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Saturday, November 21, 2009

What defines merit?

I often wonder whether merit still counts in the present age India and am unable to find an exact answer. Merit rarely counts, is the best answer that one can think of.
Yes there have been cases where govermnents have recognized brilliance and merit overriding considerations based on money and proximity. E.Sreedharan is one such example of a person whose merit has been openly recognized and appreciated by the federal as well as state government. Nandan Nilekani is perhaps another. But that is about all. No other example readily comes to mind.
And so rarely we come across cases of an outstanding deliverance in this nation of over a billion people primarily because meritocracy has been finally given the go-by in this nation.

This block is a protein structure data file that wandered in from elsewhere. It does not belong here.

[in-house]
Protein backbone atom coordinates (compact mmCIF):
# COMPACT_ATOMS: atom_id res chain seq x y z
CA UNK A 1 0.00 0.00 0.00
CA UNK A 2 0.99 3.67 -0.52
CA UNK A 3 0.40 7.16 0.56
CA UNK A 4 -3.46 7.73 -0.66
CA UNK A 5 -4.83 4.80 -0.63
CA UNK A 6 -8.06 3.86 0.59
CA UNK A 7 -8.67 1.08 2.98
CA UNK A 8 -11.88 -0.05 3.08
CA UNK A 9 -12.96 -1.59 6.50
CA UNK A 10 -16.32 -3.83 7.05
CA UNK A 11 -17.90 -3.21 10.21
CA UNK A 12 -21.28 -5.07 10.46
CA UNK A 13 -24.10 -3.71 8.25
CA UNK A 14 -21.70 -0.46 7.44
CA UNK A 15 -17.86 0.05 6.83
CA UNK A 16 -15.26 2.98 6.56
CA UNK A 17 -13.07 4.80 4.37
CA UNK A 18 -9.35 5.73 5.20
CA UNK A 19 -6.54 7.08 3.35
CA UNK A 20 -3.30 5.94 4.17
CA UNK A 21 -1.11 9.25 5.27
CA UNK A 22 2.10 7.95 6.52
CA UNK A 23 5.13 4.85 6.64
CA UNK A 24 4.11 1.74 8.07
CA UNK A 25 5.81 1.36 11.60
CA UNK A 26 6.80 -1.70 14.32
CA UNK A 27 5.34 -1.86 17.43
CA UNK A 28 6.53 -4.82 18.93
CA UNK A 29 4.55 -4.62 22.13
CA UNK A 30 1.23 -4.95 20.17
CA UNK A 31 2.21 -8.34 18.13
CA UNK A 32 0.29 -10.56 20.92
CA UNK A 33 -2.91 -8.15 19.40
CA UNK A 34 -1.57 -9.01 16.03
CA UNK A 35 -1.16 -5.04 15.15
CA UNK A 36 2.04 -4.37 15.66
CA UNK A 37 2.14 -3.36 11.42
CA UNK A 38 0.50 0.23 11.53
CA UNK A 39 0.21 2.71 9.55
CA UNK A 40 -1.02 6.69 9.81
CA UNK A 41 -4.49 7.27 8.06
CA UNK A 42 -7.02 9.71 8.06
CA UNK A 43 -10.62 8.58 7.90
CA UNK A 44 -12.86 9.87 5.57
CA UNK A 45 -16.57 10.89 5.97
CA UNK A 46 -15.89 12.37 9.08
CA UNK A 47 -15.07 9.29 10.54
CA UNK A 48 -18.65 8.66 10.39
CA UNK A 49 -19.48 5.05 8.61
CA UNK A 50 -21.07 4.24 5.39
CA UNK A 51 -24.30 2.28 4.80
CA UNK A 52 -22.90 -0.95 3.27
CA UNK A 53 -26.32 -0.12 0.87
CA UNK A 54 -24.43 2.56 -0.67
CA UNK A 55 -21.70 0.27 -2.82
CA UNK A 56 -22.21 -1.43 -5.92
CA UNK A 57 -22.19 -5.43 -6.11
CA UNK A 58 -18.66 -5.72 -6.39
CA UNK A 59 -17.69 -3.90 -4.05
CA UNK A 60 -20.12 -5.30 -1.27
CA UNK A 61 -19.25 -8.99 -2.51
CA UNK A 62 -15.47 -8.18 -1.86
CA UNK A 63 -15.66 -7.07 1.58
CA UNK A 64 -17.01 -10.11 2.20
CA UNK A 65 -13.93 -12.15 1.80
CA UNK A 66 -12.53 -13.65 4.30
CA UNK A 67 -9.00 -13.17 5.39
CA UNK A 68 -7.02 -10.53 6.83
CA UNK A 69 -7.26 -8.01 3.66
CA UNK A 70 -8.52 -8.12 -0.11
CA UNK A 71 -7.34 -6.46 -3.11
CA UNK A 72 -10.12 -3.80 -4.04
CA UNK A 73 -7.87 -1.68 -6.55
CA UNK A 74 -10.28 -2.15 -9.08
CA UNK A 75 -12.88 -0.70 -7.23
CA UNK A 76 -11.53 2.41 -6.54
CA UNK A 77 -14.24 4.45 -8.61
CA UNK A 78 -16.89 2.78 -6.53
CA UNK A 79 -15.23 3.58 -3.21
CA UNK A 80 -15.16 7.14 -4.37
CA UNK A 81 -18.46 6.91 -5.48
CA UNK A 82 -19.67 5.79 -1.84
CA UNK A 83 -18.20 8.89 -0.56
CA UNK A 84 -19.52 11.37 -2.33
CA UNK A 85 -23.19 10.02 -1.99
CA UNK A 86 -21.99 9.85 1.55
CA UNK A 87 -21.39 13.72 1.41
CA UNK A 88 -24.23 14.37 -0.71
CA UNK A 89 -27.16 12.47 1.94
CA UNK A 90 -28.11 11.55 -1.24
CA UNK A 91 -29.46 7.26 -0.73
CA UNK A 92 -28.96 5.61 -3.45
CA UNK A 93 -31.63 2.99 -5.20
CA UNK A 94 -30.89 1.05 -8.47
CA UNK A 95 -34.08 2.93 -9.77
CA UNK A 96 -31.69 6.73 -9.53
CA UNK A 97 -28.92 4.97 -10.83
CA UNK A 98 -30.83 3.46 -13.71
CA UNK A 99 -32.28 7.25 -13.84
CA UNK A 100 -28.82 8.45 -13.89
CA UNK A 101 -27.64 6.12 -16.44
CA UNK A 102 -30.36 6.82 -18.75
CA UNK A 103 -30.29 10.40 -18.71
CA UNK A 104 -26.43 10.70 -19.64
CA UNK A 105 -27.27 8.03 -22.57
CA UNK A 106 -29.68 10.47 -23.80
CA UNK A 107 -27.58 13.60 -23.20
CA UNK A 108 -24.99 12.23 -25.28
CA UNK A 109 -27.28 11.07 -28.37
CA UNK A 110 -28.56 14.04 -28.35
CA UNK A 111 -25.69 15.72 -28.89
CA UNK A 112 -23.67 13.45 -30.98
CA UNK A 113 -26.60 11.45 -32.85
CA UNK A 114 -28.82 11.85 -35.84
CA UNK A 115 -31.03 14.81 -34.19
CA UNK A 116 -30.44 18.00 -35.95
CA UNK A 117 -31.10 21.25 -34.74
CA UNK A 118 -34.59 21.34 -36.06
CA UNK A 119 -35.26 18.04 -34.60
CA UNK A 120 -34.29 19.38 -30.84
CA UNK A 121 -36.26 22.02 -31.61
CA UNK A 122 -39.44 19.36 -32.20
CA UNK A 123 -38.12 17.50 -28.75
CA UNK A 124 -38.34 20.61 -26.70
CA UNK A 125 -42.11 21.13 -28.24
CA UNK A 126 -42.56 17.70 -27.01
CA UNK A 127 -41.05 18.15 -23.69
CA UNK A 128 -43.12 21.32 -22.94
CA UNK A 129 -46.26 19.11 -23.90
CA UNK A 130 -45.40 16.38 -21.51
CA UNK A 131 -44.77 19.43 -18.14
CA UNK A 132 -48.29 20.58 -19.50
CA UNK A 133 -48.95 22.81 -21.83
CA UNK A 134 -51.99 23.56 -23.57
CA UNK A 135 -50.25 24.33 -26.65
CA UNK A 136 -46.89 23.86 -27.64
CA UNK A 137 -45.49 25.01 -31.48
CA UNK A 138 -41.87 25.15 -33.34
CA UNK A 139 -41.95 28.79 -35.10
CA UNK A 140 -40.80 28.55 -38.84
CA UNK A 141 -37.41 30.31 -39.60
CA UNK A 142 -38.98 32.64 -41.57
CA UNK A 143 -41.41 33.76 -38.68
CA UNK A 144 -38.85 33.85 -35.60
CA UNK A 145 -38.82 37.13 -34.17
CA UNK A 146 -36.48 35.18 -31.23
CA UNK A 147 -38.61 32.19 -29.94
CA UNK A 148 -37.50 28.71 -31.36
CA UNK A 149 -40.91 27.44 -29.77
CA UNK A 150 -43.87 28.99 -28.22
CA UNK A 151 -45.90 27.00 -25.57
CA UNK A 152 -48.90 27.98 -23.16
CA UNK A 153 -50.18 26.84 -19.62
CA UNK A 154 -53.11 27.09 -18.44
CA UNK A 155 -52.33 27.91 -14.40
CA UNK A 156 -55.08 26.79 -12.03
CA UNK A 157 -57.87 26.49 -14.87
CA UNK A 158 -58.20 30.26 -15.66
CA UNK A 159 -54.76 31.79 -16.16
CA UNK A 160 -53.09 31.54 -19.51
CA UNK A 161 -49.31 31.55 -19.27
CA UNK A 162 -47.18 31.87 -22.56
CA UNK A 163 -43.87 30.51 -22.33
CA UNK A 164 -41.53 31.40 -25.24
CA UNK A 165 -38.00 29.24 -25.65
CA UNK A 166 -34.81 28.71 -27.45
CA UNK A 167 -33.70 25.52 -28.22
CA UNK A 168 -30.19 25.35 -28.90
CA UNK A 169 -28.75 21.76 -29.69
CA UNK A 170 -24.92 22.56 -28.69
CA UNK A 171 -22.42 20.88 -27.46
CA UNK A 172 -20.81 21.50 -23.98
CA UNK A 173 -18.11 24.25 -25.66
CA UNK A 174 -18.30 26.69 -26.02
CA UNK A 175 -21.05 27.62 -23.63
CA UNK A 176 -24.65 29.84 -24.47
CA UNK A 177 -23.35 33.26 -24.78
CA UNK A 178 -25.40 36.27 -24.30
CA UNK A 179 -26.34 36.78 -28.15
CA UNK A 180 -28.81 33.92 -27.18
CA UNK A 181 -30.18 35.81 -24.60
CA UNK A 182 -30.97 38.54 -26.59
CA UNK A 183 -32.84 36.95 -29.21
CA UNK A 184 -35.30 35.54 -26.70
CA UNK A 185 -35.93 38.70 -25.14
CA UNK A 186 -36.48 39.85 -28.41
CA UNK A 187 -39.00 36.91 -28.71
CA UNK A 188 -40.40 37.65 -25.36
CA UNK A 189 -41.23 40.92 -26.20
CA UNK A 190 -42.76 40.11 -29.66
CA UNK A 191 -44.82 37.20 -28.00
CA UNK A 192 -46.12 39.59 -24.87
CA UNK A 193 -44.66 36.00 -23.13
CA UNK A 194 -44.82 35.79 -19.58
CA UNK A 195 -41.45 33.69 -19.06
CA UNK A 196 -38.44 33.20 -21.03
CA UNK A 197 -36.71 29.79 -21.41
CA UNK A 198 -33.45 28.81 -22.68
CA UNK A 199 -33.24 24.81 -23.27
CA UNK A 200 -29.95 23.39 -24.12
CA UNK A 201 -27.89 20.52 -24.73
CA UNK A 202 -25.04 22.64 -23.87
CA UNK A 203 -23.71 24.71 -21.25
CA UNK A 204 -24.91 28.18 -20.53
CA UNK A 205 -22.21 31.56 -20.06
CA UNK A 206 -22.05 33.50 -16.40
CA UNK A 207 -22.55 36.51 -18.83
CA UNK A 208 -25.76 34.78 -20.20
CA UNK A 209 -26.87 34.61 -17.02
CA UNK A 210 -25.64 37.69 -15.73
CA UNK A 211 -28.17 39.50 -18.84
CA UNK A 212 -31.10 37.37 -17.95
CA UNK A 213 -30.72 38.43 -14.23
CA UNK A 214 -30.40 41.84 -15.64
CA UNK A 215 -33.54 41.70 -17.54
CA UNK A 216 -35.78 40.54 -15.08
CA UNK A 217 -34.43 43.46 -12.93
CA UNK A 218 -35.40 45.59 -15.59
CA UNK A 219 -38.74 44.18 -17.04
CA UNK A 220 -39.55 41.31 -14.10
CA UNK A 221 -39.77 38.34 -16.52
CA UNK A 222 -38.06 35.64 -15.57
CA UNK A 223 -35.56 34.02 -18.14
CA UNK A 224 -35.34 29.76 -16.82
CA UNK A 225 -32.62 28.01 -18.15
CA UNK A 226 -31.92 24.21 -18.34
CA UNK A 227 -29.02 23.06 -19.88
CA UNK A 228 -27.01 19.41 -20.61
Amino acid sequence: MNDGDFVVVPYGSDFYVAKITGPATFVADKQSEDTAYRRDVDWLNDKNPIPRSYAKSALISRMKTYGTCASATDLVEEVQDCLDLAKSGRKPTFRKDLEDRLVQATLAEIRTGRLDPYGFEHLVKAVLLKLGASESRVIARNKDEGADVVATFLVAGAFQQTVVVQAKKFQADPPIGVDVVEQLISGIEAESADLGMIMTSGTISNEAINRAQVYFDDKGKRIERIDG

The sarkari sector definitely supports and promotes what it regards as merit. Unfortunately however, merit has a different meaning in this sector. Being from the elite IAS is considered meritorious, being well connected to the high and mighty is perhaps over brilliance and being stinking rich is also a fit case for being regarded as meritorious. Again, that is about all. And so all the institutions that are supposed to recruit people for important positions, with perhaps UPSC being the only exception, do their job on the basis of their own perception of what is merit.
The selection for board level positions in the central public sector undertakings is a classic example of a distorted merit assessment system. Both the methods of induction normally give weightage to the "connected" aspect, with the right phone call at the right time almost always doing the trick.
And so what does the really meritorious guy, with no connections and no surplus cash to be doled out as bribes, do in this country? Bide his time, I must say, because ultimately at some point of time, maybe a hundred or more years later, our nation, if it has to be pulled out of the abyss it finds itself in, shall be forced to start believing in and respecting true meritocracy as practiced in the developed world at present and not the pseudo kind, that it presently worships.

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